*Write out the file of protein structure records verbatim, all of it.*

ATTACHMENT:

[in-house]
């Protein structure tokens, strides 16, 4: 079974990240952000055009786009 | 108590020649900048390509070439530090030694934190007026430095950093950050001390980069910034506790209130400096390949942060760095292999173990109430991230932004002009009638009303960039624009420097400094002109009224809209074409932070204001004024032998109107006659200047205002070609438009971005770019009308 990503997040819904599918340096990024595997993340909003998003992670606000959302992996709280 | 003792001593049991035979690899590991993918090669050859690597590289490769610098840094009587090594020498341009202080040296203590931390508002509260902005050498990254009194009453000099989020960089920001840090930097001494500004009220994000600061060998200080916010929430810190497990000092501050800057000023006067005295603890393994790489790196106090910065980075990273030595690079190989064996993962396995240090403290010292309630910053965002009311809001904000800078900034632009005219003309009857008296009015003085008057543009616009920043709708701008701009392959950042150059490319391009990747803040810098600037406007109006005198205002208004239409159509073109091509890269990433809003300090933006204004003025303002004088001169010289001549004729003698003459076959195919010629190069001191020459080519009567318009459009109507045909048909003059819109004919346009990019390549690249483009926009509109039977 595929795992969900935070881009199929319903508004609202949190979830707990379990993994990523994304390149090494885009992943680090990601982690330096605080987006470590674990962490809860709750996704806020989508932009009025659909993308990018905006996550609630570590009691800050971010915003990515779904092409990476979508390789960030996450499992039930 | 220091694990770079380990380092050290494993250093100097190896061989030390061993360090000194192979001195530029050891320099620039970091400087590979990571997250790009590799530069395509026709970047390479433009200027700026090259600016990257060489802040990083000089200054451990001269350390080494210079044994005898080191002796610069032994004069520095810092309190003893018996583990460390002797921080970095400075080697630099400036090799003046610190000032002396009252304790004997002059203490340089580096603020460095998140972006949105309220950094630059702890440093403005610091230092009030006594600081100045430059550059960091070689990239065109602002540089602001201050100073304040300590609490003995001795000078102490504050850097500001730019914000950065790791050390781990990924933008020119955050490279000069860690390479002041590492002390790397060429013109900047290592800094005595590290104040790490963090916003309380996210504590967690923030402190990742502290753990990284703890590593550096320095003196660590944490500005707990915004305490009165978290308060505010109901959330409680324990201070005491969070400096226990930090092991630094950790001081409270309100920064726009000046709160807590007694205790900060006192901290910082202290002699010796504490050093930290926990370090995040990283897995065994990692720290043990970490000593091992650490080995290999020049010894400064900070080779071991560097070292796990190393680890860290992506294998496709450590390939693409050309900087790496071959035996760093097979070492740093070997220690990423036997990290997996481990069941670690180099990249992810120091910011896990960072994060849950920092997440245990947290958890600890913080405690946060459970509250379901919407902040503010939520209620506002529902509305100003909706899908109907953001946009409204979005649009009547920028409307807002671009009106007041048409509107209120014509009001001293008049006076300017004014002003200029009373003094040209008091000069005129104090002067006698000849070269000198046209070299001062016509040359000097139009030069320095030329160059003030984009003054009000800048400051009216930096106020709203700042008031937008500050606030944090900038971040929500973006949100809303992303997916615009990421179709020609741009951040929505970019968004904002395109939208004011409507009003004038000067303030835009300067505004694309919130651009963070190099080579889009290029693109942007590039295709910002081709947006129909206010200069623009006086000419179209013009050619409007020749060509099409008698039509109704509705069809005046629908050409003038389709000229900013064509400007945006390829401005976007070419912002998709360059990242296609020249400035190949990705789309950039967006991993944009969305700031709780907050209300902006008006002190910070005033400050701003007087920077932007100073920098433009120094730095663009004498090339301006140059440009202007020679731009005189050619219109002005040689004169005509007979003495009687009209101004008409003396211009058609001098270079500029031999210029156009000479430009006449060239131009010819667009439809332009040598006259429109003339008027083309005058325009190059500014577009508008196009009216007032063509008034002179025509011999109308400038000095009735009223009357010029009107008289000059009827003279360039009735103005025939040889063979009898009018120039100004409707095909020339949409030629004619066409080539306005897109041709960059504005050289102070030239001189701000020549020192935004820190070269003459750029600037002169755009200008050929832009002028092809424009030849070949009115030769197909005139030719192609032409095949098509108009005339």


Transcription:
[in-house]
């Protein structure tokens, strides 16, 4: 079974990240952000055009786009 | 108590020649900048390509070439530090030694934190007026430095950093950050001390980069910034506790209130400096390949942060760095292999173990109430991230932004002009009638009303960039624009420097400094002109009224809209074409932070204001004024032998109107006659200047205002070609438009971005770019009308 990503997040819904599918340096990024595997993340909003998003992670606000959302992996709280 | 003792001593049991035979690899590991993918090669050859690597590289490769610098840094009587090594020498341009202080040296203590931390508002509260902005050498990254009194009453000099989020960089920001840090930097001494500004009220994000600061060998200080916010929430810190497990000092501050800057000023006067005295603890393994790489790196106090910065980075990273030595690079190989064996993962396995240090403290010292309630910053965002009311809001904000800078900034632009005219003309009857008296009015003085008057543009616009920043709708701008701009392959950042150059490319391009990747803040810098600037406007109006005198205002208004239409159509073109091509890269990433809003300090933006204004003025303002004088001169010289001549004729003698003459076959195919010629190069001191020459080519009567318009459009109507045909048909003059819109004919346009990019390549690249483009926009509109039977 595929795992969900935070881009199929319903508004609202949190979830707990379990993994990523994304390149090494885009992943680090990601982690330096605080987006470590674990962490809860709750996704806020989508932009009025659909993308990018905006996550609630570590009691800050971010915003990515779904092409990476979508390789960030996450499992039930 | 220091694990770079380990380092050290494993250093100097190896061989030390061993360090000194192979001195530029050891320099620039970091400087590979990571997250790009590799530069395509026709970047390479433009200027700026090259600016990257060489802040990083000089200054451990001269350390080494210079044994005898080191002796610069032994004069520095810092309190003893018996583990460390002797921080970095400075080697630099400036090799003046610190000032002396009252304790004997002059203490340089580096603020460095998140972006949105309220950094630059702890440093403005610091230092009030006594600081100045430059550059960091070689990239065109602002540089602001201050100073304040300590609490003995001795000078102490504050850097500001730019914000950065790791050390781990990924933008020119955050490279000069860690390479002041590492002390790397060429013109900047290592800094005595590290104040790490963090916003309380996210504590967690923030402190990742502290753990990284703890590593550096320095003196660590944490500005707990915004305490009165978290308060505010109901959330409680324990201070005491969070400096226990930090092991630094950790001081409270309100920064726009000046709160807590007694205790900060006192901290910082202290002699010796504490050093930290926990370090995040990283897995065994990692720290043990970490000593091992650490080995290999020049010894400064900070080779071991560097070292796990190393680890860290992506294998496709450590390939693409050309900087790496071959035996760093097979070492740093070997220690990423036997990290997996481990069941670690180099990249992810120091910011896990960072994060849950920092997440245990947290958890600890913080405690946060459970509250379901919407902040503010939520209620506002529902509305100003909706899908109907953001946009409204979005649009009547920028409307807002671009009106007041048409509107209120014509009001001293008049006076300017004014002003200029009373003094040209008091000069005129104090002067006698000849070269000198046209070299001062016509040359000097139009030069320095030329160059003030984009003054009000800048400051009216930096106020709203700042008031937008500050606030944090900038971040929500973006949100809303992303997916615009990421179709020609741009951040929505970019968004904002395109939208004011409507009003004038000067303030835009300067505004694309919130651009963070190099080579889009290029693109942007590039295709910002081709947006129909206010200069623009006086000419179209013009050619409007020749060509099409008698039509109704509705069809005046629908050409003038389709000229900013064509400007945006390829401005976007070419912002998709360059990242296609020249400035190949990705789309950039967006991993944009969305700031709780907050209300902006008006002190910070005033400050701003007087920077932007100073920098433009120094730095663009004498090339301006140059440009202007020679731009005189050619219109002005040689004169005509007979003495009687009209101004008409003396211009058609001098270079500029031999210029156009000479430009006449060239131009010819667009439809332009040598006259429109003339008027083309005058325009190059500014577009508008196009009216007032063509008034002179025509011999109308400038000095009735009223009357010029009107008289000059009827003279360039009735103005025939040889063979009898009018120039100004409707095909020339949409030629004619066409080539306005897109041709960059504005050289102070030239001189701000020549020192935004820190070269003459750029600037002169755009200008050929832009002028092809424009030849070949009115030769197909005139030719192609032409095949098509108009005339």